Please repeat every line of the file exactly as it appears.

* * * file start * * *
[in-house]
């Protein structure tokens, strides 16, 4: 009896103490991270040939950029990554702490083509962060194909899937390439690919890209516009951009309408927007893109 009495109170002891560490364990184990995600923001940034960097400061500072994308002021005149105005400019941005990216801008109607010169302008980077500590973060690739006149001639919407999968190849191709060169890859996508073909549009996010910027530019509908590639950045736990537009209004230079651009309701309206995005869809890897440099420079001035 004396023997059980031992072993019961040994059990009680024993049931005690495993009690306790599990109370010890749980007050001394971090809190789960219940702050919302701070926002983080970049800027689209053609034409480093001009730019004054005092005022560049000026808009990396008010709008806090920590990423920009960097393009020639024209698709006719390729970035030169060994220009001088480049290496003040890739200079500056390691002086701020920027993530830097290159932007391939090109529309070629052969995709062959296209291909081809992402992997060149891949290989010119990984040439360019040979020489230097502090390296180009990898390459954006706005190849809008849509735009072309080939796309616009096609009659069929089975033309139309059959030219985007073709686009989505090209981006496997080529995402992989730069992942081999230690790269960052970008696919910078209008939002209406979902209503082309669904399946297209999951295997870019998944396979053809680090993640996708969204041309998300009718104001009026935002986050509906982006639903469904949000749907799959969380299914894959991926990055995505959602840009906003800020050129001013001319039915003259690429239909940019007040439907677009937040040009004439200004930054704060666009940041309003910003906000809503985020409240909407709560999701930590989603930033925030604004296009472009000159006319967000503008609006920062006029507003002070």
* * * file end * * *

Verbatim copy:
[in-house]
């Protein structure tokens, strides 16, 4: 009896103490991270040939950029990554702490083509962060194909899937390439690919890209516009951009309408927007893109 009495109170002891560490364990184990995600923001940034960097400061500072994308002021005149105005400019941005990216801008109607010169302008980077500590973060690739006149001639919407999968190849191709060169890859996508073909549009996010910027530019509908590639950045736990537009209004230079651009309701309206995005869809890897440099420079001035 004396023997059980031992072993019961040994059990009680024993049931005690495993009690306790599990109370010890749980007050001394971090809190789960219940702050919302701070926002983080970049800027689209053609034409480093001009730019004054005092005022560049000026808009990396008010709008806090920590990423920009960097393009020639024209698709006719390729970035030169060994220009001088480049290496003040890739200079500056390691002086701020920027993530830097290159932007391939090109529309070629052969995709062959296209291909081809992402992997060149891949290989010119990984040439360019040979020489230097502090390296180009990898390459954006706005190849809008849509735009072309080939796309616009096609009659069929089975033309139309059959030219985007073709686009989505090209981006496997080529995402992989730069992942081999230690790269960052970008696919910078209008939002209406979902209503082309669904399946297209999951295997870019998944396979053809680090993640996708969204041309998300009718104001009026935002986050509906982006639903469904949000749907799959969380299914894959991926990055995505959602840009906003800020050129001013001319039915003259690429239909940019007040439907677009937040040009004439200004930054704060666009940041309003910003906000809503985020409240909407709560999701930590989603930033925030604004296009472009000159006319967000503008609006920062006029507003002070």